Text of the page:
For evidence of the market power of social games, look no further than OMGPOP, which is reportedly being snapped up for $200M by Zynga on the strength of 30 million Draw Something downloads.

And of course, there’s Angry Birds, another insanely popular casual game that began on mobile and moved into the social realm on Facebook. Angry Birds is now as ubiquitous as Mickey Mouse, and more than any other game, represents the incredible momentum behind casual gaming right now. 

But as Rob Enderle points out in his companion Spark Salon article, there are still “hardcore” gamers who prefer console games with killer graphics that often require hours of gameplay. In my opinion, this generation of players is growing up. With less time to sit on a console, snack-sized mobile gaming is going to become a more realistic and viable choice—especially as mobile hardware continues to advance and the experience becomes more and more immersive. With the console-rivaling technology right around the corner, there’s going to be a new mobile environment with room for both the “casual” and “hardcore” gamer.

Mobile Computing

If Facebook brought social gaming into the mainstream, mobile made it explode. Today’s mobile games are so simple, it might be easier to play a game on your phone than to make a call.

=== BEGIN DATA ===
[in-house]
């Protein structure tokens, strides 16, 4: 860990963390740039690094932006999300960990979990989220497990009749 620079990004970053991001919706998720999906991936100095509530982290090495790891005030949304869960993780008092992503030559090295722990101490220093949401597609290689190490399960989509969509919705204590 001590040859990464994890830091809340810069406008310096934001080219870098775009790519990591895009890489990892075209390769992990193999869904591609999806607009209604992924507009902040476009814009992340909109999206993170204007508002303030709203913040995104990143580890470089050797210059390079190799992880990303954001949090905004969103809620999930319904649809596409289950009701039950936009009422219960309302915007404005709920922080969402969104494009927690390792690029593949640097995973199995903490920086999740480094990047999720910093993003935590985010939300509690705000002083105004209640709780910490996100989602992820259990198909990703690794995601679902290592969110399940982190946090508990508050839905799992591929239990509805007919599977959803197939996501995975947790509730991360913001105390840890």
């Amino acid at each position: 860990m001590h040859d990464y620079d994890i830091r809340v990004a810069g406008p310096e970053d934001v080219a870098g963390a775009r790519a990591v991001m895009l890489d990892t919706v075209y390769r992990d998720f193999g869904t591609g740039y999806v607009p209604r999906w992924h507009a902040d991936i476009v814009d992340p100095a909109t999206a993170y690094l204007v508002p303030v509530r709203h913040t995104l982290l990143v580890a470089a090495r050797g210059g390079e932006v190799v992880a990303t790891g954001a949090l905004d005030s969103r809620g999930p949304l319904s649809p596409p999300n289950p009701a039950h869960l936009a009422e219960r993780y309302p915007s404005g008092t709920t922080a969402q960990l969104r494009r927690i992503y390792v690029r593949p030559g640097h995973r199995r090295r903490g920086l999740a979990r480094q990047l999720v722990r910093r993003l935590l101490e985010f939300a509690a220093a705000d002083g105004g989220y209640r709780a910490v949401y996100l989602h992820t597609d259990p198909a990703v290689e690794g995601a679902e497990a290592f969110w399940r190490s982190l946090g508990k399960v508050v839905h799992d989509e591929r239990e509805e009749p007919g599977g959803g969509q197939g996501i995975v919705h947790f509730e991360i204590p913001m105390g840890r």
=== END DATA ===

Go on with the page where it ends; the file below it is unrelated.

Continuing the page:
The rise of high-powered mobile handsets has not only changed the fabric of our society, but has transformed the gaming landscape for hardware manufacturers, game developers, and gamers themselves. As Enderle points out, it’s up to manufactures and developers to adapt to the new landscape, but this is happening quickly, and proprietary game devices rule no more. Every smartphone is now a high-powered gaming platform full of bite-sized content to fill every idle moment of the day. The trend is obvious, and according to Cisco’s “Visual Networking Index (VNI) Global Mobile Data Traffic Forecast Update,” the number of mobile devices is expected to exceed the world's population by 2012. By 2016, there will be 1.4 mobile devices per capita. Furthermore, the number of mobile-connected tablets tripled last year to 34 million, each generating 3.4 times more traffic than the average smartphone.

Meanwhile, companies like Nintendo see its proprietary Nintendo 3DS struggle to take off.

That’s not necessarily bad news for game developers, because when every mobile handset is also the ultimate gaming platform, it means more mobile gamers, which means there’s a greater incentive for developers to build great games. I say that as a game developer myself. A gaming critic at The New York Times wrote that Shadow Cities, which my company launched last year, “isn’t just the future of mobile gaming. It may actually be the most interesting, innovative, provocative and far-reaching video game in the world right now, on any system.”

And it was built to run on a phone.

 

This article is commissioned by Qualcomm Incorporated. The views expressed are the author’s own.